Preparing for life after sports: Alumni offer coaching tips on the next chapter

By Angela Baldacci
Staff Writer

Illustration by Liam Rademacher
Illustration by Liam Rademacher

Who knew that playing women’s ice hockey for St. Michael’s College would lead to hiking mountains, seeing the Grand Canyon, shooting a gun, and traveling across country? Olivia Collins, ‘14, spent the last summer traveling the U.S. through an organization she is coaching for called Planet Hockey. The mission of her organization is to support academic achievement through athletics. Collins was able to meet a lot of other hockey players from different backgrounds and explore their passions.

“Athletics have definitely opened up a lot of doors for me and have helped me meet a lot of great people,” Collins said. “There are so many benefits to participating in sports. I can’t imagine what my life would have been like without them.”

It is no surprise that Collins, who has been playing hock

ey since she was 4, is continuing to incorporate her love for hockey in her post-graduation life.

This is not the case for all student-athletes. Senior Michaela Horne, captain of the women’s soccer team for the past two-years, is planning on taking a break from her sport this summer. She will be living and working in Burlington at a shop downtown, but says that nothing will fill the space that soccer left in her life.

Regardless of whether their sport is a presence in their life, members of the athletic community at Saint Michael’s believe that sports inevitably translate into various realms of life in the “real world.” And with graduation and cover-letter strategies rapidly approaching the horizon, the values and skills tied to being an athlete are more relevant now than ever.

At a panel in the Hall of Fame room last Monday night, April 24, four Saint Michael’s College alumni offered advice and shared their experiences on entering the work field as a previous athlete.

John Jordan, ‘87, Men’s Soccer Hall of Fame (2007) alumnus, explains how the concept of being on a team has significant applications in the work field. Jordan currently works as the senior vice president of sales and marketing for Marathon Health in Winooski. He says that relying on and enabling teammates is a learned skill that is prominent when students apply for jobs. Jordan emphasizes the importance of sensing compassion and empathy when hiring employees, which is something that results from working with and for a collaborative unit.

Brad Harden, ‘10, was a two-time NCAA national championship qualifier on the Alpine Ski Team and is now a portfolio analyst for Goldman Sachs. He suggests that athletes have an advantage when it comes to hard work, time management, communication skills, and dedication.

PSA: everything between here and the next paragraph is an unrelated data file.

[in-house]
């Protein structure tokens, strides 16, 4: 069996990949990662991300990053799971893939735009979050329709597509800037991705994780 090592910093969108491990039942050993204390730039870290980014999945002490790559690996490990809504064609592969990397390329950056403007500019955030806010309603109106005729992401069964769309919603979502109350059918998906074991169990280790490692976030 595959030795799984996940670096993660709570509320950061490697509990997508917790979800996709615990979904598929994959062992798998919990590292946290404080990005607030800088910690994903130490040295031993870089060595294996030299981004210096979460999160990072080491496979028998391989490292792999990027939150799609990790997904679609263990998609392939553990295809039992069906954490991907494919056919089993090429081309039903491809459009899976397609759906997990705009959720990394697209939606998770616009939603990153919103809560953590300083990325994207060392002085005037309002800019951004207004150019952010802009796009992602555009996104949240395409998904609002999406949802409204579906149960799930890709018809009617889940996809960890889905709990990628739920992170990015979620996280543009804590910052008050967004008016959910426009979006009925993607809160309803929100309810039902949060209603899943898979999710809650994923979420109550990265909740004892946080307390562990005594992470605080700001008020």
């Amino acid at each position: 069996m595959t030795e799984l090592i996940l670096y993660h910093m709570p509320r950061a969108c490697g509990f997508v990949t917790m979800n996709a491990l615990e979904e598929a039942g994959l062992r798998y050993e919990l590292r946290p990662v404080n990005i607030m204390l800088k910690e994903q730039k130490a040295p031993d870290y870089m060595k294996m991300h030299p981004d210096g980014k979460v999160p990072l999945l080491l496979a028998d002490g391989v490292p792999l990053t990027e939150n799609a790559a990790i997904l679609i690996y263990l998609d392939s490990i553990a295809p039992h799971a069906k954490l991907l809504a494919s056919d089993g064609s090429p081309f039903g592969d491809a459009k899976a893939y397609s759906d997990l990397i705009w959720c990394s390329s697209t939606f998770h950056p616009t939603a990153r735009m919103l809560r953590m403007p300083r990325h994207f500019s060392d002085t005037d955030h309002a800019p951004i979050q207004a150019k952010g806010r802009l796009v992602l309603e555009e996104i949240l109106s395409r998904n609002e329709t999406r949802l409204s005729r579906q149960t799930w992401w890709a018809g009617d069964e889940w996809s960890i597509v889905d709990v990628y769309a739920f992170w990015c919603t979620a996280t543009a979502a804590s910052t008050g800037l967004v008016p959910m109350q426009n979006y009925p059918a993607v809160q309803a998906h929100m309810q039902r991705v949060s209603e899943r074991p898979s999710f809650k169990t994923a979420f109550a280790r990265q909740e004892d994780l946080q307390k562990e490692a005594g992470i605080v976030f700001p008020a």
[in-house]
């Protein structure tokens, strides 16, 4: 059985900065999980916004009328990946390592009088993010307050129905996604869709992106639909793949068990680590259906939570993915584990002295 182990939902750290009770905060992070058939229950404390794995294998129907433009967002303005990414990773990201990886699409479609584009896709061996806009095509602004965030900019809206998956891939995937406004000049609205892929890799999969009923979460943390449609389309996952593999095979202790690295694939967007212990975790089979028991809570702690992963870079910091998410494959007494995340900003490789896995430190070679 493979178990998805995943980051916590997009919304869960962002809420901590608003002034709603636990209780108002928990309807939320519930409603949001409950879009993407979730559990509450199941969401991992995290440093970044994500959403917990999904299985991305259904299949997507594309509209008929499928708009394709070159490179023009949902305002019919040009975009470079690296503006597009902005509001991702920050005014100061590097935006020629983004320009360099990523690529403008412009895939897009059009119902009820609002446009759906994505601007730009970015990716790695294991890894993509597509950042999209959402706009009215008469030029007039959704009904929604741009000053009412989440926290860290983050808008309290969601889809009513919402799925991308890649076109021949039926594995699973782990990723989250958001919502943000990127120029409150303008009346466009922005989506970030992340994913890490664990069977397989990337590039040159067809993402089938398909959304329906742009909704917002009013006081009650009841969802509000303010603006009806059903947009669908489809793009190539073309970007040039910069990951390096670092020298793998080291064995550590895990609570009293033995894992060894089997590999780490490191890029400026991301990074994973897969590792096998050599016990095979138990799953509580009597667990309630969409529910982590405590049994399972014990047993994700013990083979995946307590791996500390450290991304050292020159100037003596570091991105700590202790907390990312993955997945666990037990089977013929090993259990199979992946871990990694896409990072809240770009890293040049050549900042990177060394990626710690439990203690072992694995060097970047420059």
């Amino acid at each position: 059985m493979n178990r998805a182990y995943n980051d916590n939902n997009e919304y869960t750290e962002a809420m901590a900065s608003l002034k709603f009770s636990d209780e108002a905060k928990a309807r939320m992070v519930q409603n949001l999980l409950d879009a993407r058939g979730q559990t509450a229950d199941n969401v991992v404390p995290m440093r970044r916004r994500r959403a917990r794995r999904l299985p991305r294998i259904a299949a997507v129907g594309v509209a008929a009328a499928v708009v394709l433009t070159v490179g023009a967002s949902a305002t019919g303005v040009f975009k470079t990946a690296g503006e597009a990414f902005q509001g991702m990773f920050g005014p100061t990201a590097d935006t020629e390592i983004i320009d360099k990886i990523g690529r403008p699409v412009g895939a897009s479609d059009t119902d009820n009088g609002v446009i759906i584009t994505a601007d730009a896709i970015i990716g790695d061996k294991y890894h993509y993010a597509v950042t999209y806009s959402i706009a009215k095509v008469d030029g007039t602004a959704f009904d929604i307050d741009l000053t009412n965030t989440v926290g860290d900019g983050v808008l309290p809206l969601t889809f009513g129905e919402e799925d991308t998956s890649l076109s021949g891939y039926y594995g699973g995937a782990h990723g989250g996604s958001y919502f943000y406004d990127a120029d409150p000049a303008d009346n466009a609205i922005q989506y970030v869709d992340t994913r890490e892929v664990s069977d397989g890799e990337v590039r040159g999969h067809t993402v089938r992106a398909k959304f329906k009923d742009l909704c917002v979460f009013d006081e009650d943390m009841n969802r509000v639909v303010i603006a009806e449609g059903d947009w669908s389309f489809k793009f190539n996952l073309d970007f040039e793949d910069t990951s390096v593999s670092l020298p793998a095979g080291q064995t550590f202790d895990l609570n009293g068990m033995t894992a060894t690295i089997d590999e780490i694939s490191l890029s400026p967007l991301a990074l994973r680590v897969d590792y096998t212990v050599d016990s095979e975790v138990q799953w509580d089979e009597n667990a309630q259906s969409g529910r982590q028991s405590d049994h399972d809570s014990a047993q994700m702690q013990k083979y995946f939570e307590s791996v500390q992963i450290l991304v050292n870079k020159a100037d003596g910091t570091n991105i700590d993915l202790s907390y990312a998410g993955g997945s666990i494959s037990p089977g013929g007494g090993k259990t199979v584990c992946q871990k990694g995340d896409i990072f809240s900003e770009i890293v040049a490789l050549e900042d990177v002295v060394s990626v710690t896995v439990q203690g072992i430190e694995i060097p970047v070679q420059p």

“Down time isn’t something you’re too familiar with,” Harden said. “Other people need to find the motivation to keep going but for student-athletes it’s not much of a problem.”

Nicole Adach, ’13, agrees. Previously a Saint Michael’s Women’s Basketball player and now a personal trainer in the Burlington area, Adach says that athletes excel in whatever industry they chose to pursue simply because they are used to not being satisfied with mediocre.

“Constantly trying to achieve your best is something that employers and networkers admire and love… your skills as an athlete can be applied to every industry out there,” Adach said.

However, strong work ethic and drive to succeed doesn’t imply consistent goals. “Your definition of success gets a little muddled as you get older,” Harden said. “Success isn’t a great big picture like it used to be but is more of a series of little victories.”

The transition from college life to professional life can be hard. Carolyn Avery, current senior women’s ice hockey and field hockey player, says that her hockey coach, Chris Donovan, gets really emotional when it comes time for the senior players to leave. He finds it hard to go in the locker room on their last game, saying he doesn’t know the right words to say and needs time to process the transition.

The transition from athlete to employee can be equally as challenging. “It’s not necessarily an easy transition for all people but it’s also not necessarily hard either,” says Adach, emphasizing the role athletics plays in self-identity and shaping personality.

Caroline Casper, ‘14, played field hockey and lacrosse at Saint Michael’s College. She continues to play field hockey once a week for a Boston sports club team, but says that her athletic career is most prominent in her work, which is on a trading floor for a bank in Boston. Casper highlights how the sports regimen can feel familiar when applied to a concrete work schedule.

“The everyday routine of being with my team and meeting our work goals and deadlines reminds me so much of being an athlete,” Casper said. “It is almost the same as our day to day practice routine and then having a goal or drive to win in college.”

Teamwork is arguably the most important takeaway from being an athlete. Every representative for the panel and every student-athlete agreed that the lessons learned from working together and ability to communicate to a group are the most applicable to the professional world.

“The most important takeaway from being on a team is that you really need to be adaptable. There are people of all different skill levels and personalities… the more fun you have with getting to know people, the better chemistry a team has,” Collins said. “When a team has good chemistry on and off the court, it goes a long way.”